Automatic Writing and the Spilling of Blood — Ai Weiwei Interview Part 4

In 2015, I contacted Ai Weiwei, then under house arrest in Beijing, to ask if I could exhibit his work on a remote island in the Salish Sea. To my amazement, he agreed. The resulting exhibition, Ai Weiwei: Fault Line, included work related to the 2008 Sichuan Earthquake. During the earthquake 5,196 children were killed. At great personal risk Ai Weiwei worked to gather their names so that those children would not be forgotten. I used the translation of these children’s names as a point of departure to write a collection of poems titled ‘A Forest of Names’, some of which have appeared here, in China Heritage (see A Forest of Names — the translation of one grief to another, China Heritage, 24 April 2018). Towards the end of that project, I had the opportunity to interview Ai Weiwei in Berlin. This interview was edited into its current form from conversations that took place over several days, including a trip to Prague, those conversations also touched on his father and his father’s work.

Ian Boyden



Not Yet Not Yet Complete
An Interview with Ai Weiwei

Part 4: Automatic Writing and the Spilling of Blood


IB: While your father was in Paris, he became interested in Breton’s Surrealist Manifesto. Did he introduce you to automatic writing?

Ai Weiwei: No. He never talked about poetry or writing in that way. He would often mention a poet he liked — Whitman or Mayakovsky — and would recite a line or two of their poetry, but he never wanted us to write anything. He believed that poetry was born in him; that it was not something you could learn. For him, a poet is born a poet. You know, everyone when they are young, they are a poet for a moment in their heart. When my brother was young, he started writing a few poems. My father began to mock him, saying, ‘When I was your age, I was already quite famous.’ I think he was a little bit cynical about my brother becoming a poet.

IB: Your description of him discovering automatic writing and the subsequent explosion of his brain sounds very similar to your descriptions of your own explosion of words when writing your blog, writing thousands of words a day.

Ai Weiwei: That’s true. I never consciously think I am writing something poetic. But deep in my heart, I think what I am writing is no different from poetry. That would be the highest reward I could get — if my effort to express first thoughts and emotions, putting them in very simple language, was understood as poetry. For me, writing is the most attractive of all my activities. More attractive than any other forms I work with.

IB: It seems that the writing of your blog was inseparable from your very vocal and passionate reading audience. Tell me about the authorities shutting down your blog and how that affected your writing.

Ai Weiwei: On 22 May 2009, the authorities came to me and said, ‘Weiwei, are you going to publish something on June 4th?’ [NB: June 4th is a reference to the mass public protests of April-June 1989, which culminated in the Beijing Massacre on 4 June.] I asked, ‘Why are you asking me this?’ They replied, ‘Can you promise us you will not publish something on June 4th?’ This call was from the party representative of the Chinese Literary Association. He called me because my father used to belong to the Writers’ Association. Even though my father had passed away many years before, in 1996, and it was now 2009, this man very kindly called me to express his worries.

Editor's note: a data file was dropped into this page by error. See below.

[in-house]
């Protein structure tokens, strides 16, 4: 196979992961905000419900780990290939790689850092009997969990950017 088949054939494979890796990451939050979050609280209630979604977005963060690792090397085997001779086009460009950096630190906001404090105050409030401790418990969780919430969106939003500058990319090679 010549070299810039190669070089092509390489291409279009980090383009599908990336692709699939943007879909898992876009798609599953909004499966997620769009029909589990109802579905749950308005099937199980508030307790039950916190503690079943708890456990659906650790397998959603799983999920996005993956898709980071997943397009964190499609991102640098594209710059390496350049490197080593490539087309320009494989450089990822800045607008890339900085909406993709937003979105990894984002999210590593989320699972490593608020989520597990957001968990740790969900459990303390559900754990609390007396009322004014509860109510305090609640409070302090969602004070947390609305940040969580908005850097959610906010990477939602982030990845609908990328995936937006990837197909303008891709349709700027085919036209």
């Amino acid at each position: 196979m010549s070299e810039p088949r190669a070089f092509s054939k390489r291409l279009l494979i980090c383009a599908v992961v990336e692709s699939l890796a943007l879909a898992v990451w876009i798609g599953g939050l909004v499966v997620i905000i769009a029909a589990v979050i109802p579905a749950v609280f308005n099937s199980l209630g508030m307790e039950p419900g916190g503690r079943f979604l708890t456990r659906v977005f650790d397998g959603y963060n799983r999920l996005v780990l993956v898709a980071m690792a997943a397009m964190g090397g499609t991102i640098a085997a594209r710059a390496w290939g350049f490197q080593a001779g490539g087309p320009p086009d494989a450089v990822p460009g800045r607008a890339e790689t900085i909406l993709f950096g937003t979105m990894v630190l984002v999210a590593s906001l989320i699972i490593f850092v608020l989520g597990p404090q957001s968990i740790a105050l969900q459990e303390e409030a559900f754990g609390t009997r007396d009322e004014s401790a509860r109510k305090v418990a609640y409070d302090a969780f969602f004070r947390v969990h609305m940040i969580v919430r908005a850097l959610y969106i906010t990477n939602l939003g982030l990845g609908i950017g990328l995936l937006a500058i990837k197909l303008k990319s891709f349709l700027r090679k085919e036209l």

June 4th happened in 1989, twenty years earlier. The twentieth anniversary was a very big deal for the Chinese Communist Party. He sounded worried, but also very resolute. I told him, ‘I don’t plan to write anything for any day. However, I cannot promise you that I will not write anything on that day. I cannot promise you because it would be completely against why I write or don’t write.’ That evening all three of my blogs were shut down. All three at the same minute and the same second on 22 May.

I had three blogs. One on Sina, one on Sohu, and one on Tengxun — these are three completely different companies. They are competitors. For them to be shut down at exactly the same time means the order to shut off my blogs had to come from the highest levels. Prior to this, they had deleted a few things or temporarily shut down one site, but I always got back on. At the time that my blogs were shut down, I had a readership of over ten million people.

IB: When I’ve had the opportunity to watch your conversations unfold on Twitter, you clearly love to respond immediately. Why is this immediacy so important?

Ai Weiwei: Because it is so fresh. It’s like when you cut your skin and blood immediately pours out. You aren’t prepared. You don’t have a bandage or towel or something to press against the wound. After you’re cut, the blood spills out on to the ground. People loved to see the mess. I loved seeing the mess my words created. I had never experienced anything like this before.

Ai Weiwei, Weiweicam, 2012. Courtesy Ai Weiwei Studio.

The beauty of freedom of speech is that what you say should have consequences, but in China where this basic right is not recognised, the consequences can be very severe. First, the authorities blocked my name, but immediately one hundred others began to use my name with slight variations. The authorities didn’t know which one was me. Nobody knew who was who. I had five different accounts. I would use one and they would shut it off. Then I would use another. An account would go from zero to fifty to eighty-thousand followers in a few hours. Then they would shut it off. I was like Zoro. They could easily tell who was writing by my style. The next day, I would open another account. The authorities would see that there was a new account with a hundred thousand followers, they would know it must be me and shut it off. I start each day with a new account. There has never been a celebration like this anywhere on the Internet. The authorities finally decided they had to shut off the entire Fanfou site. They shut it off because of me, because of the hundreds of thousands of people following me — there was no way they could handle it. They weren’t sophisticated enough to handle it so they shut it down.